Review Roundup: Spotlight Artists Centre Presents KATY
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by Oliver Oliveros
MISS SAIGON original London cast alumna Isay Alvarez plays the iconic role of Katy dela Cruz, the queen of Philippine vaudeville, in Spotlight Artists Centre's revival production of KATY (photo by MJ Suayan)
Manila, Philippines, January 22, 2013 -- Members of the press that attended the preview performance of the much-anticipated revival production of Ryan Cayabyab and Jose Javier Reyes's landmark musical "Katy" at the Cultural Center of the Philippines (CCP) on Wednesday last week felt the production was far from technically perfect. Nevertheless, this Spotlight Artists Centre's take on the beloved original Filipino musical, based on the life and times of bodabil queen Katy dela Cruz, directed by the show's original director, Nestor U. Torre, opened last weekend, and was rewarded with extended standing ovations from the audience.
Spotlight Artists Centre's "Katy," whose remaining performances (Jan. 24-27) are sold out, features Isay Alvarez (Katy dela Cruz), Gian Magdangal (Jose "Peping" Yoingco), Dulce (Olivia), Tirso Cruz III (Juan dela Cruz), Epy Quizon (Golay/Dolphy Quizon), and Aicelle Santos (young Katy dela Cruz), among others.
Below, BroadwayWorld brings you a review roundup:
Vladimir Bunoan, Abs-CbnNews.com: Inspired performances, particularly from Isay Alvarez and Tirso Cruz III, helped lift the restaging of the original Filipino musical, "Katy," which had a shaky start at its press preview last Wednesday at the Little Theater of the Cultural Center of the Philippines.
Nearly 25 years since its debut at the now defunct Rizal Theater in Makati in November 1988, the musical, created by composer Ryan Cayabyab and librettist Jose Javier Reyes, lived up to its reputation as among the finest original Filipino musicals ever written.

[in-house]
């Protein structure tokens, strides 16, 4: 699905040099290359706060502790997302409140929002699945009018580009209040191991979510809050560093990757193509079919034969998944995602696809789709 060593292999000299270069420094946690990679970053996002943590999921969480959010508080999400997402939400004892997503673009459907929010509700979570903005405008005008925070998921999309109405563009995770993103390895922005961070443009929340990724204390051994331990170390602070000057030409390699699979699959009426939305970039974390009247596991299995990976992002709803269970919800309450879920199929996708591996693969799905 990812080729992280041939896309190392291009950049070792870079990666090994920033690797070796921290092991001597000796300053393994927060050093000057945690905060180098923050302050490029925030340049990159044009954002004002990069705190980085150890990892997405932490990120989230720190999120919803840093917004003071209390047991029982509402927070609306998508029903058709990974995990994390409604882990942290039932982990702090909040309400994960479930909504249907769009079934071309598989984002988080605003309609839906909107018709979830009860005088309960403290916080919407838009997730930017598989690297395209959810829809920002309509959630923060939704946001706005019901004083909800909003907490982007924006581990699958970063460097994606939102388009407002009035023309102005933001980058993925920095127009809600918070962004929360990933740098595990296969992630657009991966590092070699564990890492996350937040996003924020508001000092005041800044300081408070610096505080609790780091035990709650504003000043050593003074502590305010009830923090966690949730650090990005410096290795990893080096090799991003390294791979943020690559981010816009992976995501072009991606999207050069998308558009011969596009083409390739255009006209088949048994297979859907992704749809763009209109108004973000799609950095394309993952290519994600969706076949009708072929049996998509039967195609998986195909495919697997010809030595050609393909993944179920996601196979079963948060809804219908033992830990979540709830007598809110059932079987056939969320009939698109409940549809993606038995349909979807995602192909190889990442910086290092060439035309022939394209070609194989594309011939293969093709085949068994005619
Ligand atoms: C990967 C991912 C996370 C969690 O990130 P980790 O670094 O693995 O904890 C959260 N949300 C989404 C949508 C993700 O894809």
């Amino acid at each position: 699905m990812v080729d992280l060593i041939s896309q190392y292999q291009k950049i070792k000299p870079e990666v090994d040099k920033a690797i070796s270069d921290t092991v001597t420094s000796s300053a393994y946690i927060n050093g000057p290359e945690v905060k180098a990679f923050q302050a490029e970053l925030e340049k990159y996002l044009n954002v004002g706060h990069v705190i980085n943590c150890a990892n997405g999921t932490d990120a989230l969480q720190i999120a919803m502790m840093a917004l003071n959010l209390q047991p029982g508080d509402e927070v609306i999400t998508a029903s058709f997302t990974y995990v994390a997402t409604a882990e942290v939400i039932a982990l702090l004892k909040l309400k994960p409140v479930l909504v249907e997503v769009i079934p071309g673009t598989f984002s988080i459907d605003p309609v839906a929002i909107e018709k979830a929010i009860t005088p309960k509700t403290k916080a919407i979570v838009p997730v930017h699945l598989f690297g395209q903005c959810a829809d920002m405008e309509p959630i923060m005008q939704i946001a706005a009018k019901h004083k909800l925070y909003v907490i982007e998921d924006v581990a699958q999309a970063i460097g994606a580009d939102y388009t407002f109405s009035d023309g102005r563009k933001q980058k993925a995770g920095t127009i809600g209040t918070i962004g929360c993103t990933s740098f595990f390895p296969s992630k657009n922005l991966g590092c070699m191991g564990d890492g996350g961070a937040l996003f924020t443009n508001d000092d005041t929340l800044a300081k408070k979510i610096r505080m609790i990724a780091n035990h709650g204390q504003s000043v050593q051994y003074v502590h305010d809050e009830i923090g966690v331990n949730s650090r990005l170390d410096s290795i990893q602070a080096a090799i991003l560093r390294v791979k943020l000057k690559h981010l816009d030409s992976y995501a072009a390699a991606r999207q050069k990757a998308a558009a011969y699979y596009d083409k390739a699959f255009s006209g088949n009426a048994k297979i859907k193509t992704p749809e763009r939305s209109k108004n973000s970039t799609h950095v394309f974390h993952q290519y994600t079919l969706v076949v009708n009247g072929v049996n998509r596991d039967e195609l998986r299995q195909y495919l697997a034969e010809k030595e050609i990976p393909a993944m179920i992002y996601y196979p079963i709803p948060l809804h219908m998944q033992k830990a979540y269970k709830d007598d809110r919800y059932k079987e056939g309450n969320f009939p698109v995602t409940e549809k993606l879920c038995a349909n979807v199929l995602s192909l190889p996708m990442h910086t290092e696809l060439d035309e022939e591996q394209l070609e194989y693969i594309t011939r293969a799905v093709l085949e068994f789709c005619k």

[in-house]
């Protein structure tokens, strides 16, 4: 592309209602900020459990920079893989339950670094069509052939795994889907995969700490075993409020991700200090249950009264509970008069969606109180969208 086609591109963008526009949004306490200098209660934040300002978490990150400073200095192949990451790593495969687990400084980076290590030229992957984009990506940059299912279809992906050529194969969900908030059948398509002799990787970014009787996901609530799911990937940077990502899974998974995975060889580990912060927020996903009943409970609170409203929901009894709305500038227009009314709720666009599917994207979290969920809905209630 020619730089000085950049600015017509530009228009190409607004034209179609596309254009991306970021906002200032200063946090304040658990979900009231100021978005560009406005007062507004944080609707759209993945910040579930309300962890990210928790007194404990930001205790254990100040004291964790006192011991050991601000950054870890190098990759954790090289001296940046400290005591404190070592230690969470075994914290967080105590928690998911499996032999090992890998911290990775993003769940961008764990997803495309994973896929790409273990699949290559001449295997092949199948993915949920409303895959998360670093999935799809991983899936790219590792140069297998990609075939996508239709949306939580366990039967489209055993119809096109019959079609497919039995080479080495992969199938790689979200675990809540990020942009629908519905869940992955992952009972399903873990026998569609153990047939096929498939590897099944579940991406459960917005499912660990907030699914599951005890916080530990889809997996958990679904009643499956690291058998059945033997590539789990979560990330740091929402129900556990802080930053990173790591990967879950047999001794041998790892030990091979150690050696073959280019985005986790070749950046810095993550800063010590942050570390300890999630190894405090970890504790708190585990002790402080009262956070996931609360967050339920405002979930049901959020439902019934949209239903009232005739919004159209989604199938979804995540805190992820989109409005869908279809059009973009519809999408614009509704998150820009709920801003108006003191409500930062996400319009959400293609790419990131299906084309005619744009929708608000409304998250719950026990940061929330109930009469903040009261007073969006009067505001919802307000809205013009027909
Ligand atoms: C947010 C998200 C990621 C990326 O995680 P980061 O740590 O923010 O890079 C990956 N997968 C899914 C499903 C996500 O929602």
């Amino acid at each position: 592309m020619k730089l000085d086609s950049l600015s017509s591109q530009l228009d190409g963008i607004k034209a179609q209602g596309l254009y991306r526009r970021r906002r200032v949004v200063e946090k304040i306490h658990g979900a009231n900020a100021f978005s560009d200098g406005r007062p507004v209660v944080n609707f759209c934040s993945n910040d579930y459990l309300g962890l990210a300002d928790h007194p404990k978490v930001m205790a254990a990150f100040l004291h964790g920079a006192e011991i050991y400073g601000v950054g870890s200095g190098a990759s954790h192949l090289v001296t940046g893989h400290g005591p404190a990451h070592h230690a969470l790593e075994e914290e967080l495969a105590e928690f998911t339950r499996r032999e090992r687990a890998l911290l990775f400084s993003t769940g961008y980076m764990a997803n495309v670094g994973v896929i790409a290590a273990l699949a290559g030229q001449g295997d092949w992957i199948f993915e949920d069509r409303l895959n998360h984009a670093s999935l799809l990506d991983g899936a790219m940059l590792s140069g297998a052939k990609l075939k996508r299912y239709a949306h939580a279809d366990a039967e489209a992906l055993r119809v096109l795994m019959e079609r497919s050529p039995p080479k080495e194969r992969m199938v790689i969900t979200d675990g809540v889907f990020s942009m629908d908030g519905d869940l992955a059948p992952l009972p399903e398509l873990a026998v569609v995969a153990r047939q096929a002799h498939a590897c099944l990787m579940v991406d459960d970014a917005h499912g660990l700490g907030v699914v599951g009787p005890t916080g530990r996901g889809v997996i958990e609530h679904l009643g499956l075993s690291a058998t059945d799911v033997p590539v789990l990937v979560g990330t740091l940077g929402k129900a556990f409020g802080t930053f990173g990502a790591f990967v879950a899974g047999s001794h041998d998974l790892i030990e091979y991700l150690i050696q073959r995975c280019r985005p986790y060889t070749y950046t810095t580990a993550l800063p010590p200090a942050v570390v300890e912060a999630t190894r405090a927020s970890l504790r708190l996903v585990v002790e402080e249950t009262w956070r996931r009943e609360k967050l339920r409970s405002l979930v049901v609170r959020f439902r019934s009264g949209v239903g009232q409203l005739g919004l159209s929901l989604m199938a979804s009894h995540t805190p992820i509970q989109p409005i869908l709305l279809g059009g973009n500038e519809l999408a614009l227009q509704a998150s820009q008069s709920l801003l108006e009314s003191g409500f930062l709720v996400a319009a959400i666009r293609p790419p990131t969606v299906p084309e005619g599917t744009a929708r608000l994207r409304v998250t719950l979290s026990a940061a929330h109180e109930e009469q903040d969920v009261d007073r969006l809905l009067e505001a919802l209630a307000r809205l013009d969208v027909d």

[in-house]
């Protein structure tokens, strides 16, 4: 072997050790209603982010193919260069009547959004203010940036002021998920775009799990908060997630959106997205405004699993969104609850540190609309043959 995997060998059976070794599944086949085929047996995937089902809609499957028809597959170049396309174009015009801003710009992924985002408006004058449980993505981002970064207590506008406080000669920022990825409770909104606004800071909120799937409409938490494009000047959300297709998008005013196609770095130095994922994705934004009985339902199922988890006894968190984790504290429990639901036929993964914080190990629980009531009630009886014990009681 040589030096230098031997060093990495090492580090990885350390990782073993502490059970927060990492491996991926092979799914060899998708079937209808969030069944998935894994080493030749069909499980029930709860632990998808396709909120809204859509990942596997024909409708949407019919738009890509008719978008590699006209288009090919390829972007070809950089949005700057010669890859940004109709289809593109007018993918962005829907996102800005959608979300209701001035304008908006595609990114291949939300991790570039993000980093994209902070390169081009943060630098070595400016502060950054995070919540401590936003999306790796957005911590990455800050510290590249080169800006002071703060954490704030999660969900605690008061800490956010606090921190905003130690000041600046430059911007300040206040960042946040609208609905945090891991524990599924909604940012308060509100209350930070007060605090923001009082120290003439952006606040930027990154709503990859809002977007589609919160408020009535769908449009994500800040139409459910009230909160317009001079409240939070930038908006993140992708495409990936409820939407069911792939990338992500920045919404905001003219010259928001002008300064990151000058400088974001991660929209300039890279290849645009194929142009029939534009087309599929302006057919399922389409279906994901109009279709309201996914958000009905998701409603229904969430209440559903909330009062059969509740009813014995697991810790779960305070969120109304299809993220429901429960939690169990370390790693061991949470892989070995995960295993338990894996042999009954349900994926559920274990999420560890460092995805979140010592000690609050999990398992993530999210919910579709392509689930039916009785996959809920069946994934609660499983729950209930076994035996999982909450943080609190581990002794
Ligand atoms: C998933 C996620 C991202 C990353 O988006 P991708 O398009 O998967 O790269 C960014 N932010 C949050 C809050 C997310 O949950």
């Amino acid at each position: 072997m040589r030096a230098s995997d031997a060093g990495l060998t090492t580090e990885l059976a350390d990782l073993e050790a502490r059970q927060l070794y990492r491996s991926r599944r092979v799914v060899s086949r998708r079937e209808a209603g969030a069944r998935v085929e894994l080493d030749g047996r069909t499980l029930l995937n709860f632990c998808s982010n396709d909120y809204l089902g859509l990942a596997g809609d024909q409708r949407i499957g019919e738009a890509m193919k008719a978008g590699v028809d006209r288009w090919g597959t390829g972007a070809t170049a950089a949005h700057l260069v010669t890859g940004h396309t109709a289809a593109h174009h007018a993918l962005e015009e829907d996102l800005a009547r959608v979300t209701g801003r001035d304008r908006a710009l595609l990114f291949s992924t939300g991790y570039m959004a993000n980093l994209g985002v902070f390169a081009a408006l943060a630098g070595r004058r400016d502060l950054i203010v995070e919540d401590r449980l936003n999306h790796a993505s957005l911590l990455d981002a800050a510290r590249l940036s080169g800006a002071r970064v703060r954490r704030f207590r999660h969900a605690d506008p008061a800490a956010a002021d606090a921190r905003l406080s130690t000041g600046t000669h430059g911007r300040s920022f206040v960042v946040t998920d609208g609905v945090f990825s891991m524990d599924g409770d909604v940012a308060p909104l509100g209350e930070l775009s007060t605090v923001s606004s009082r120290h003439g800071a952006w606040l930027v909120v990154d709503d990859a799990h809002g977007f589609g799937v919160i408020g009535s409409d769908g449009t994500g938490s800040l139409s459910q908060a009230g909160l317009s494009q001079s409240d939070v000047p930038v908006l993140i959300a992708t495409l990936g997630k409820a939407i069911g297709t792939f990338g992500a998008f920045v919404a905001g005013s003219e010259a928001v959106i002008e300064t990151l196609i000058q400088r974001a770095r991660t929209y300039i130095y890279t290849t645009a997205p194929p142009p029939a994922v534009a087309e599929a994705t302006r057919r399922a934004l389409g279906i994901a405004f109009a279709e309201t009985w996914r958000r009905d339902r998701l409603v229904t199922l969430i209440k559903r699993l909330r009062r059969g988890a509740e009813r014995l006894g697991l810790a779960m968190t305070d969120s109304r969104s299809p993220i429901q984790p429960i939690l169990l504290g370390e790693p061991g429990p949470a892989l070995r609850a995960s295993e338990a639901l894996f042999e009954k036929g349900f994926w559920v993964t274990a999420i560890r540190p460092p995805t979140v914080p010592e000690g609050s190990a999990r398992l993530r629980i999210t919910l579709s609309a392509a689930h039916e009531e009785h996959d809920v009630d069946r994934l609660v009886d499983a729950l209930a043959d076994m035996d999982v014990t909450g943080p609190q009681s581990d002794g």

Reyes' book stayed with the primary aim of telling the story of bodabil star Katy dela Cruz, while providing choiced glimpses of that particular era and art form, as well as some of the personalities, including a young Mary Walter, then a sexy Hawaiian dancer; a young Dolphy; and a very young Gloria Romero...
Nestor Torre may have directed the original staging of "Katy," but this time around, in a new venue that has several technical limitations, the overall direction was largely unimaginative, with slow scene changes -- including one that lasted for what seemed like minutes with absolutely nothing happening onstage, not even music -- and way too many blackouts that broke up the flow of the musical. This was made even more glaring because of Reyes' crisp writing. The individual scenes are so tightly written that these numerous blackouts literally stop whatever momentum had been built.
The production numbers do soar, with the AMP Big Band providing an authentic jazz feel, aided by some energetic choreography, but the scenes don't move seamlessly to the next as one would expect -- especially 25 years after the original.
Ibarra C. Mateo, GmaNetwork.com: Torre's January 2013 staging of "Katy" may elicit thoughtful debate among critics, notably for its remarkably sparse set design and frequent, and almost eternal scene changes, which tend to derail the spiraling momentum. The CCP's Little Theater (Tanghalang Aurelio Tolentino) has its own technical limitations. Similarly, funds for artistic productions are hard to find these days.
In spite of these unavoidable production hitches, it must be declared that the return of "Katy" on stage to mark the production's silver anniversary is another milestone in the musical's garland of achievements.
Its executive producers, namely Robert Seña, his wife Alvarez, Jimenez, and Carl Balita, gave Filipinos young and old another extraordinary chance to savor the enormous and exhilarating combination of the rare gifts of librettist Reyes and musician Cayabyab. One could only wish that the songs and music of "Katy" would be available in compact disc.